Alternate headline: “Biden encourages Americans to go out and buy more guns.”
A push for expanded background checks after a mass shooting would actually be the perfect moment politically for Democrats to eliminate the filibuster *if* all 50 of them were so inclined. Background-check legislation always polls extremely well, often at 80 percent or better even among Republicans. If Joe Manchin and Kyrsten Sinema wanted to go nuclear, this is the issue where they’d have maximum cover on the right to do so. “We can’t let the minority stand in the way of sensible action with a crisis this urgent!” they might say.
Fortunately for the GOP, Manchin isn’t so inclined. And when it comes to centrist Dems named Joe, he happens to have as much influence over legislation as that other guy does. Watch, then read on.
President Biden calls on the Senate to “immediately” pass two House bills on gun reform following the Colorado shooting: “This is not and should not be a partisan issue. This is an American issue. It will save lives. American lives. And we have to act” https://t.co/6E7sblX12r pic.twitter.com/2jT49YfZXx
— CNN Politics (@CNNPolitics) March 23, 2021
Is it true that an assault-weapons ban would reduce gun violence? Hasn’t been true in the past:
— Peter J. Hasson (@peterjhasson) March 23, 2021
Most gun violence is committed with handguns, not assault weapons, and most fatalities are suicides, not homicides, which makes the Dem obsession with assault weapons curious. They’re the weapon of choice for mass shooters but banning them won’t do much to protect people from guns. “Every time there’s a shooting, we play this ridiculous theater where this committee gets together and proposes a bunch of laws that would do nothing to stop these murders,” said Ted Cruz at a Senate Judiciary Committee hearing today, which may be true (and usually is) — but we need more information about the Boulder shooting before we can declare it to be accurate this case. The shooter purchased an assault weapon within the past week; a state court judge in Colorado had recently blocked Boulder from enforcing its assault-weapons ban citing a state law that says cities can’t impose their own restrictions. What’s unclear at the moment is where in the state the killer bought his gun and when, precisely. A federal assault-weapons ban could have conceivably blocked him.
But Biden’s urgency to get that done is belied by the fact that neither of the two gun-control bills that passed the House recently dealt with assault weapons specifically. One bill extended the time for federal background checks from three days to 10 in order to close the so-called “Charleston loophole” in which a sale can proceed if the FBI can’t get the check done in 72 hours. The other bill expanded background checks to all gun sales between private parties with limited exceptions (e.g., transfers between family members), with a federally licensed dealer required to take possession of the weapon until the check is done. Remember that Joe Manchin once famously co-sponsored a bill himself with Pat Toomey that would expand background checks to all commercial sales, including gun-show sales and Internet purchases, while carving out a bigger exception for private sales. (Friends, not just family, could sell to each other without a check under his proposal.) Is the new House bill close enough to Toomey/Manchin to earn King Joe’s vote?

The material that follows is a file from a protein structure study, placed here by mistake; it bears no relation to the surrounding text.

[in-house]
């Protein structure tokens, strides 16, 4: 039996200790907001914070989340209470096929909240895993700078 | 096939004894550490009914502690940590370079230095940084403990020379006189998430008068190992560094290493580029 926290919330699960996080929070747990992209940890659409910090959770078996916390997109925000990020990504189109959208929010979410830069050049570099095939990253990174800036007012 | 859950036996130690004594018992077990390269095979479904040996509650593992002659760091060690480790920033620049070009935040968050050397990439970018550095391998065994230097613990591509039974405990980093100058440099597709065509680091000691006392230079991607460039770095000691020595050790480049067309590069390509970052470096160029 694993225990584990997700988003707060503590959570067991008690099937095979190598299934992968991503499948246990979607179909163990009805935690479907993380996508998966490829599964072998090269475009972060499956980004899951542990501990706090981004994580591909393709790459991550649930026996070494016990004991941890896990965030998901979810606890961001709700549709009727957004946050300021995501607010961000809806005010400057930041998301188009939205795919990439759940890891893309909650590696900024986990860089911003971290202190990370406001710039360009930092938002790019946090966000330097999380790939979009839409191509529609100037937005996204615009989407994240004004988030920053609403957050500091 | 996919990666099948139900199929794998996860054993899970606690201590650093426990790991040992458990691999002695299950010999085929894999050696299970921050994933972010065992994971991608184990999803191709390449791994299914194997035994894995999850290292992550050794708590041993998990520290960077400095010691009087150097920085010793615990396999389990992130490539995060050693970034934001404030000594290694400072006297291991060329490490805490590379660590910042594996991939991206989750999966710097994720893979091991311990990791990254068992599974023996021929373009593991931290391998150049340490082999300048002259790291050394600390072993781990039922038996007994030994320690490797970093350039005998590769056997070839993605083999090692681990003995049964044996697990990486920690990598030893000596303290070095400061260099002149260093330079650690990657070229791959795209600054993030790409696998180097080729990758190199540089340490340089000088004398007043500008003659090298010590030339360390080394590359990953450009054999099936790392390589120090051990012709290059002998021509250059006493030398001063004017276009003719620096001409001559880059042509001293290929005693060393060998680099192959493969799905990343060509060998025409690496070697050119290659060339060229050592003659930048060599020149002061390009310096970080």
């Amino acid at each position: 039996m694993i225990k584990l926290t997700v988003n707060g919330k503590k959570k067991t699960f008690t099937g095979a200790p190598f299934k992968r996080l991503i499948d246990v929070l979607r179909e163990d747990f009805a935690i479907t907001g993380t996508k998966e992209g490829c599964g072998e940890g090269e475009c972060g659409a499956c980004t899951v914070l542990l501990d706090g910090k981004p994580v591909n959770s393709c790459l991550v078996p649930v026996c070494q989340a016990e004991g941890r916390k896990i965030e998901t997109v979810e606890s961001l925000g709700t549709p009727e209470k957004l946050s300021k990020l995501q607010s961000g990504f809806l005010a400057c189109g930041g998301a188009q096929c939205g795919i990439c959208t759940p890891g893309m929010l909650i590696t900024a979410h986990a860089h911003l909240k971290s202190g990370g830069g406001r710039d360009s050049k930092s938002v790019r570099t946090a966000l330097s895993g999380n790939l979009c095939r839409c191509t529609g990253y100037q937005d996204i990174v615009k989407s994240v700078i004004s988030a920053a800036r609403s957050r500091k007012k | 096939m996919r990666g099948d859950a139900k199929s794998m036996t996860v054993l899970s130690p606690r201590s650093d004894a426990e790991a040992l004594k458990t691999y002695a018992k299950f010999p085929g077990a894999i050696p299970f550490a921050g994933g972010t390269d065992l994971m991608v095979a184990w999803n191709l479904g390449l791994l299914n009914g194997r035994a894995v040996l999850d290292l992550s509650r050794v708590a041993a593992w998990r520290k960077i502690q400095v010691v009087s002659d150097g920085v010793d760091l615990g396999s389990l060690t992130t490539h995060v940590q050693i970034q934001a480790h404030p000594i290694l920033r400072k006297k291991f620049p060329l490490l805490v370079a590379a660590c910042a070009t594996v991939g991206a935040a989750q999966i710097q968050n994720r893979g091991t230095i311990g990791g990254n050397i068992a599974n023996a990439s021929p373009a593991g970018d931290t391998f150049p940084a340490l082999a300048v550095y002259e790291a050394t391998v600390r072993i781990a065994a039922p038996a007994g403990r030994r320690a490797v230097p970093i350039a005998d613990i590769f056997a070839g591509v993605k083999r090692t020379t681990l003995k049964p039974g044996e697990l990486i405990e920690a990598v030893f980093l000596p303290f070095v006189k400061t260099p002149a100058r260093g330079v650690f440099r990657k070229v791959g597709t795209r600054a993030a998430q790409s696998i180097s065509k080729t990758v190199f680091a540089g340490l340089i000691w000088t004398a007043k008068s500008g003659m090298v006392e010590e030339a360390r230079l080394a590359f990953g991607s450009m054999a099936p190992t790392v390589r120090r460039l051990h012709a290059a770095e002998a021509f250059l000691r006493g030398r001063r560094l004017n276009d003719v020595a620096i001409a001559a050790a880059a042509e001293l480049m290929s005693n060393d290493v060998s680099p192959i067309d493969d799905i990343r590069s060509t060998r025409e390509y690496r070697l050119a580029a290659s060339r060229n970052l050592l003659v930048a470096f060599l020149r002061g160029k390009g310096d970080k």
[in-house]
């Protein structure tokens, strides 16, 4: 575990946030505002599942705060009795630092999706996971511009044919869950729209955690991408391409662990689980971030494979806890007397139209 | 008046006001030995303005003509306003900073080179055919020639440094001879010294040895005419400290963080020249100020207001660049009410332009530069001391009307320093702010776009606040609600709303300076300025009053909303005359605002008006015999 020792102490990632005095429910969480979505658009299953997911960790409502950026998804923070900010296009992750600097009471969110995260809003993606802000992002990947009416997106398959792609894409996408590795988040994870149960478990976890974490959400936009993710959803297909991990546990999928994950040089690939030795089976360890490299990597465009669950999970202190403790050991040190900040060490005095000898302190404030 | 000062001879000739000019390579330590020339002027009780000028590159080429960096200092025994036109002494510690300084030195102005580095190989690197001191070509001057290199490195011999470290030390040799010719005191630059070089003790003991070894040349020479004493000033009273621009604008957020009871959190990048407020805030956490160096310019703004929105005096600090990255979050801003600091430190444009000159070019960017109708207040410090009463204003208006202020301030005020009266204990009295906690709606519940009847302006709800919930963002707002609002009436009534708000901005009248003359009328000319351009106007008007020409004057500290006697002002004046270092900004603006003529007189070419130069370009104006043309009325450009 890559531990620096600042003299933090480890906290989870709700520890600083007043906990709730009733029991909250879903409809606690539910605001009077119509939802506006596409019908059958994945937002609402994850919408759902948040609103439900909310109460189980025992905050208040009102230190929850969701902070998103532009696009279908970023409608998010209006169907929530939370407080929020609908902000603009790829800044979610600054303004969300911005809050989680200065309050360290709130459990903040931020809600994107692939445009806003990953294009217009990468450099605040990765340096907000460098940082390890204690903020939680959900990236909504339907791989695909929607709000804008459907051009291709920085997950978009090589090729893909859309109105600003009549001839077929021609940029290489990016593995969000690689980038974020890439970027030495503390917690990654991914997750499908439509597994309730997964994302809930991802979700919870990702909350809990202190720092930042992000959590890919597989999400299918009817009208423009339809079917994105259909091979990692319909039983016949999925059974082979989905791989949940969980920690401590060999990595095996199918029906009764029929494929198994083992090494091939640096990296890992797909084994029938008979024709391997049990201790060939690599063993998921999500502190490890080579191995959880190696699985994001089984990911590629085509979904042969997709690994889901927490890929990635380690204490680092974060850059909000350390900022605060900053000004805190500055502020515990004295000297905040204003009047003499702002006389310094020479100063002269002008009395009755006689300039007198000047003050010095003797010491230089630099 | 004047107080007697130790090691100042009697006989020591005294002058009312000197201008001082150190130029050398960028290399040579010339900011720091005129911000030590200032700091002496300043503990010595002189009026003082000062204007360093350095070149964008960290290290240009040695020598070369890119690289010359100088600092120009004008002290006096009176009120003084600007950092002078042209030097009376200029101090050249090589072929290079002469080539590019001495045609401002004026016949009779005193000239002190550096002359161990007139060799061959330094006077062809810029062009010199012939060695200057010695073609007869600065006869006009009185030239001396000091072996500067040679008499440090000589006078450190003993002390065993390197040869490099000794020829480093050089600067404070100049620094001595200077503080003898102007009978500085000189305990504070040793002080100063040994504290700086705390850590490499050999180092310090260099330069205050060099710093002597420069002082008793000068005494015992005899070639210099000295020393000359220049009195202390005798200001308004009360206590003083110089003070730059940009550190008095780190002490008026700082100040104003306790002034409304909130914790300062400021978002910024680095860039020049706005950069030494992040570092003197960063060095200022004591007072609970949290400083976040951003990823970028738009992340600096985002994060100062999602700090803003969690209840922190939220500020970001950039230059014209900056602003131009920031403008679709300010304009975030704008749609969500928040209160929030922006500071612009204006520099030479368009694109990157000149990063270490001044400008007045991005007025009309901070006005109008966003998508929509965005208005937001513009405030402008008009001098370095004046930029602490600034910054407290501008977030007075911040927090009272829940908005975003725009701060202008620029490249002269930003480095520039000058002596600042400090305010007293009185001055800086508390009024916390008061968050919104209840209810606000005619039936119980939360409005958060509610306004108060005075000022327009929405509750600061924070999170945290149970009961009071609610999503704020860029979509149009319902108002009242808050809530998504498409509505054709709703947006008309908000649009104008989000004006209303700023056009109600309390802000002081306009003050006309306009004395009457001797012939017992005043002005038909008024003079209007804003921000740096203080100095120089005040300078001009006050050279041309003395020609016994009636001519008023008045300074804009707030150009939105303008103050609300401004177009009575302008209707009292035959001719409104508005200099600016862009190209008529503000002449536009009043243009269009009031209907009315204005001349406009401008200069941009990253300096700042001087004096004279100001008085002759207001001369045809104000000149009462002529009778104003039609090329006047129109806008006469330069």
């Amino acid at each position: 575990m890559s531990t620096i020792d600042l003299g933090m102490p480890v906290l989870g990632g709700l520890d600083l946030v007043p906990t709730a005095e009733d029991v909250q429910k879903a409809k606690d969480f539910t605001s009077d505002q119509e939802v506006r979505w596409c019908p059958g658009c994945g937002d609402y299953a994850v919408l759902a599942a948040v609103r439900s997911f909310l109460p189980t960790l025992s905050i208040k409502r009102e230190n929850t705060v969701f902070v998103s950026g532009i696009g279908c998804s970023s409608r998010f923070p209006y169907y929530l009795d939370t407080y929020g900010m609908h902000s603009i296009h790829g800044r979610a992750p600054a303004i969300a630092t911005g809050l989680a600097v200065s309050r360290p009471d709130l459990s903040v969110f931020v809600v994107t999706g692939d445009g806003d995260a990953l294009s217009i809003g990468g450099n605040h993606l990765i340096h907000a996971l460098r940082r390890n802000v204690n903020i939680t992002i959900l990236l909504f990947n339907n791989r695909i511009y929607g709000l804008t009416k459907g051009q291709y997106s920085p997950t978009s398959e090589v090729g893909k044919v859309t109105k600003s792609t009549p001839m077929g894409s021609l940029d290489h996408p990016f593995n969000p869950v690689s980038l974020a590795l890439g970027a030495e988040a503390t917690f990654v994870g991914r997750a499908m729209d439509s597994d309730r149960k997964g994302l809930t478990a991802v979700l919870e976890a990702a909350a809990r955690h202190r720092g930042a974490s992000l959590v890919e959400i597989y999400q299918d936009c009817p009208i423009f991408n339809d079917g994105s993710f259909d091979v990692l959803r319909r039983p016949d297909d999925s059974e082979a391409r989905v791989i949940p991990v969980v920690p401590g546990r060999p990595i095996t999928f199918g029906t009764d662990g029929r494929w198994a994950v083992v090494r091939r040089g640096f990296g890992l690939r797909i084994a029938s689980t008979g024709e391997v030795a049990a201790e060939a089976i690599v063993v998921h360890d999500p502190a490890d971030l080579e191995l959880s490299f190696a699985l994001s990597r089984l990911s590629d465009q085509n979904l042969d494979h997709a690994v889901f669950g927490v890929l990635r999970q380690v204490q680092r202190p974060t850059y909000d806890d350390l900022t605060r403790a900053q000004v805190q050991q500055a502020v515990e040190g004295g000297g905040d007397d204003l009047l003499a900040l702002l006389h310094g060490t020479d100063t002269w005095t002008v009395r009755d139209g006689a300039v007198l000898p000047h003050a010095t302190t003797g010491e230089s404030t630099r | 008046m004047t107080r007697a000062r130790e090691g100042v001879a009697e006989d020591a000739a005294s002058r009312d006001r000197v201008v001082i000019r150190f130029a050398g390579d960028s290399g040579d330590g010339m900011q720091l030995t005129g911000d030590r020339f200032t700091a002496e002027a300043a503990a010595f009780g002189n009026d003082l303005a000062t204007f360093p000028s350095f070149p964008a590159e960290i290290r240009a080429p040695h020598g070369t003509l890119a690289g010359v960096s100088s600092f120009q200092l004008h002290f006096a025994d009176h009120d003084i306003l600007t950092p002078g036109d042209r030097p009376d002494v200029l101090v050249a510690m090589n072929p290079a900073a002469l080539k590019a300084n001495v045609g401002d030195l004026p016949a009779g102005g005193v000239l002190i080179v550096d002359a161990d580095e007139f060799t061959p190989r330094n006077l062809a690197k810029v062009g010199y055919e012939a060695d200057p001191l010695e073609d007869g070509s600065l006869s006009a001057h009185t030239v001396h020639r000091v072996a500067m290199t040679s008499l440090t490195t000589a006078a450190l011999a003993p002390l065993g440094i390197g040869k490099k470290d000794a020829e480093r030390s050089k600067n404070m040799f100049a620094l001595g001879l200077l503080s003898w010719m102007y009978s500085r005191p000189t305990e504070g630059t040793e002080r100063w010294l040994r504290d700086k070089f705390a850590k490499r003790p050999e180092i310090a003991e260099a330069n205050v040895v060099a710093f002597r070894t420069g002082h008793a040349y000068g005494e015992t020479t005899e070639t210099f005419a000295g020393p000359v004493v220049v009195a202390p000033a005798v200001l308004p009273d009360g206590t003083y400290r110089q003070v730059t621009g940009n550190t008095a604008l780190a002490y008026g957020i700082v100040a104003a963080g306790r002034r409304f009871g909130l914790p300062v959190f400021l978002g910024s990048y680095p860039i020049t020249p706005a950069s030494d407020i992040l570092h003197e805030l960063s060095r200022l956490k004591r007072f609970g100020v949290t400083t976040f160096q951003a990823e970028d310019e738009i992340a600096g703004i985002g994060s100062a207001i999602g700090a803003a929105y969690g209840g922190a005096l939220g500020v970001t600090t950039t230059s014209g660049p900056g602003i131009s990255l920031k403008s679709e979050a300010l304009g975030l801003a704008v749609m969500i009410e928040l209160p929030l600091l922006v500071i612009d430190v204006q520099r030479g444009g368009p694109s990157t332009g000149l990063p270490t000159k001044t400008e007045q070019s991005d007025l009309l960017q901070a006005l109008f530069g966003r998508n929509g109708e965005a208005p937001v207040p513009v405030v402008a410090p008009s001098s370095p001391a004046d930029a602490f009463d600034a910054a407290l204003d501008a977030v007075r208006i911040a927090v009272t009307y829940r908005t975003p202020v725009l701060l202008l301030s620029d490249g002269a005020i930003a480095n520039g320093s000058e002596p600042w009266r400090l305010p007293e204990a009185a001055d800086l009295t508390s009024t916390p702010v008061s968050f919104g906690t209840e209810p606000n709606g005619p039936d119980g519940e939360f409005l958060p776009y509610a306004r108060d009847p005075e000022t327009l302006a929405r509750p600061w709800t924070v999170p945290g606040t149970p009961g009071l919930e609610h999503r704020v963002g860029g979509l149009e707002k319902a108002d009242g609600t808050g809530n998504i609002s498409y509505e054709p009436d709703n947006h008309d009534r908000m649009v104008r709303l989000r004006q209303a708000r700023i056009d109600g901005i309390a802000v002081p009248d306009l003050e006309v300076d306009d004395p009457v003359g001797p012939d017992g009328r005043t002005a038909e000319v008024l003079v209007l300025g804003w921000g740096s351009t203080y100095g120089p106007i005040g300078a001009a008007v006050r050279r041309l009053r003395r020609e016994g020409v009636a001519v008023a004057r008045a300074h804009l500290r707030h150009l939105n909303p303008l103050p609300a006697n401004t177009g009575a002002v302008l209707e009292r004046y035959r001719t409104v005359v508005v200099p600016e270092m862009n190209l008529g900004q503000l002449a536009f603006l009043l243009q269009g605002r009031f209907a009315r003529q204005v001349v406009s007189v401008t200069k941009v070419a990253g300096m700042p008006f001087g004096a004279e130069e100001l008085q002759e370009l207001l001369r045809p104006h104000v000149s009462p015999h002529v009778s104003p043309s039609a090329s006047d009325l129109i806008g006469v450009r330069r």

Sen. Joe Manchin (D-W.Va.) said Tuesday that he does not support House-passed legislation to expand background checks to all gun sales.
“What the House passed? Not at all,” Manchin said, when asked if he supports the legislation…
“I come from a gun culture. I’m a law-abiding gun owner,” Manchin said, adding that he supports “basically saying that commercial transactions should be background checked. You don’t know a person.”
“If I know a person, no,” Manchin said.
Gut-check moment for Pelosi and Schumer: Should they put Toomey/Manchin on the Senate floor instead of the House’s bills? At this point any sort of minor victory on gun legislation might be greeted by the left as a major moral victory after having been stonewalled for so long. And as I say, background-check proposals are very popular; they’d get some minor political mileage out of passing it. The wrinkle is that there’s no point in doing it unless Manchin cherishes his bill with Toomey so much that he’d nuke the filibuster in order to pass it, which is highly unlikely. When Toomey/Manchin came to the floor in 2013, it stalled out at 54 votes — and that was in a Senate with 55 Democrats (well, 53 plus left-leaning independents Angus King and Bernie Sanders), not a mere 50 like there are now. His bill would get fewer votes today than it did eight years ago and Manchin wasn’t willing to bust the filibuster for the sake of passing his bill then. Which means Democrats are stuck. Unless Manchin changes his mind, all they’re going to get from Sleepy Joe’s heartfelt plea for action this afternoon is a sad trombone on cloture in the Senate.
Exit quotation from GOP Sen. Cynthia Lummis, reacting to the latest round of gun-grabbing chitchat today: “Every time that there’s an incident like this, the people who don’t want to protect the Second Amendment use it as an excuse to further erode Second Amendment rights. I no longer believe the goal of people who want to erode our rights, little by little, is to just affect or tweak our rights. I now believe that their ultimate goal is to abolish our rights.”